Wildfires are a major threat to electric grid reliability in the Western U.S. Few people know the details better than Stanford Research Scholar Michael Wara, Director of the Climate and Energy Policy Program at the Stanford Woods Institute for the Environment. Wara, who also serves on the state of California’s Catastrophic Wildfire Cost and Recovery Commission, testified on the issue at a Dec. 19 hearing before the U.S. Senate Committee on Energy and Natural Resources.
The hearing to “Examine the Impacts of Wildfire on Electric Grid Reliability” was chaired by Sen. Lisa Murkowski with Ranking Member Sen. Joe. The committee put particular emphaisis on the problems illustrated in California, utilities have increased the use of Public Safety Power Shutoffs (PSPS) when winds are high to avoid wildfire ignitions.
“The use of PSPS has both prevented wildfire and caused widespread disruption to families and businesses, especially in Northern California,” Wara said. “PSPS events, though they do dramatically improve safety, are likely very costly to the health of the economy, especially in smaller communities.” Wara estimated that economic impacts from PSPS events cost customers more than $10 billion in 2019.
“The Camp Fire was a sobering wakeup call on the inherent risk of maintaining thousands of miles of above-ground power lines across fire-prone landscapes,” Murkowski said. She described the challenge of the recurring blackouts, which may be California’s “new normal” for the next 10 to 30 years.
Other witnesses present at the hearing included Carl Imhoff, Manager of the Electricity Market Sector for the Pacific Northwest National Laboratory, Scott Corwin, Executive Director of the Northwest Public Power Association, B. Don Russell, Distinguished Professor of Electrical and Computer Engineering and Director of the Power System Automation Laboratory at Texas A&M University, and Bill Johnson, CEO and President of PG&E Corporation.
Much of the discussion focused on PG&E and what the California power utility’s plans are to address infrastructure challenges, balance the needs of customers with the threats from wildfires, and compensate those who have been affected by power line-caused wildfires. Johnson detailed how the utility is working to reduce vegetation which can fuel wildfires and check lines in high fire risk areas. “We are operating on all fronts to make this system safer and more resilient,” he said.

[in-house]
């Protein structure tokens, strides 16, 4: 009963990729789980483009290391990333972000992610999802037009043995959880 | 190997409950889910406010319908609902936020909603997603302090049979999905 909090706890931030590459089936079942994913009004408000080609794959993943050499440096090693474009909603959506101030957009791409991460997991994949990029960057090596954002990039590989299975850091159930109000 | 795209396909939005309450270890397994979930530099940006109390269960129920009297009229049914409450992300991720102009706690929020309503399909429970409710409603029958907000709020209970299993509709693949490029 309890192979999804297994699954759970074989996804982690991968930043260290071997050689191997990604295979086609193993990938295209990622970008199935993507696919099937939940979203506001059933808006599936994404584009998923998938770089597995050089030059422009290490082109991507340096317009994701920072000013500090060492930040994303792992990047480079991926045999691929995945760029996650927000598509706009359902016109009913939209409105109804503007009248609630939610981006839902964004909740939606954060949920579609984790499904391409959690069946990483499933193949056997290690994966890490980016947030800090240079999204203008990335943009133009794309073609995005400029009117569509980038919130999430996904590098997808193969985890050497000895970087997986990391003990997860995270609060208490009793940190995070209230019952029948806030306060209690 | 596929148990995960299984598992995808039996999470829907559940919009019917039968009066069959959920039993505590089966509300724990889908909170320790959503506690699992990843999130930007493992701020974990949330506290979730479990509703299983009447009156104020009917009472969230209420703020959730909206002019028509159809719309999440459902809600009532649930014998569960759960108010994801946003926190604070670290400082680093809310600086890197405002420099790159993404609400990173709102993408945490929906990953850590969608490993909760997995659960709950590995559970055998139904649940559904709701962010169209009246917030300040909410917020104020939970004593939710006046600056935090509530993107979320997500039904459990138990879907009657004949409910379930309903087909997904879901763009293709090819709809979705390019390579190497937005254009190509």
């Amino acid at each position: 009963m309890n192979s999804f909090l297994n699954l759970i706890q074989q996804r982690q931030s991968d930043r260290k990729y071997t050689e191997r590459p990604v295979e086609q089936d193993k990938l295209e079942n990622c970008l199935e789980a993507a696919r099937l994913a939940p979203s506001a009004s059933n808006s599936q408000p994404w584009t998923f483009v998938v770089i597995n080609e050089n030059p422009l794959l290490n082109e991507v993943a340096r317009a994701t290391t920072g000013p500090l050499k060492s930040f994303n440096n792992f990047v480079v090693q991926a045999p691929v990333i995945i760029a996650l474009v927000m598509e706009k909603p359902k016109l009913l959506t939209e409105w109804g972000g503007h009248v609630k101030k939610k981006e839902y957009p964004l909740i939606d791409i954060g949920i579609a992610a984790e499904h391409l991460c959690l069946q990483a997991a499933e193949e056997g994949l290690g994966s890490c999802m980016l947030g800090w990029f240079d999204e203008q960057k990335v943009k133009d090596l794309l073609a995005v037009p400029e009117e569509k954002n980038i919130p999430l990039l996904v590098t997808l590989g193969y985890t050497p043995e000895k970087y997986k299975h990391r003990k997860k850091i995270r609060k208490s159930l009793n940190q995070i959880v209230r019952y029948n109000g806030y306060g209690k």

Wara warned even when lines and towers are checked and inspected regularly, there are serious questions concerning the safety of the bulk transmission system for electricity. “In particular, PG&E has stated publicly that the tower suspected as the cause of the Kincaid Fire was inspected on multiple occasions over the past two years. We still don’t know why the jumper that apparently ignited the Kincaid Fire was able to pass multiple inspections and yet fail in high winds,” Wara said.
Wara explained that U.S. electricity transmission and distribution systems were not built for the changing weather and climate conditions that are intensifying wildfire risk and set to worsen over the next few decades.
“Enhanced measurement of system characteristics to identify early warning signs of potential failure will be important to cost-effectively addressing the risks created by the combination of aging electric transmission infrastructure and wildfire threats supercharged by climate change,” Wara warned.
As the epicenter of many of the worst wildfires in history, California can provide valuable lessons moving forward, according to Wara. “The lessons learned in California over the past several years of catastrophe and in future as we work to avoid its recurrence can be fruitful for other western states as the wildfire threat – from the electric transmission and distribution system and from other causes – increases due to climate change.”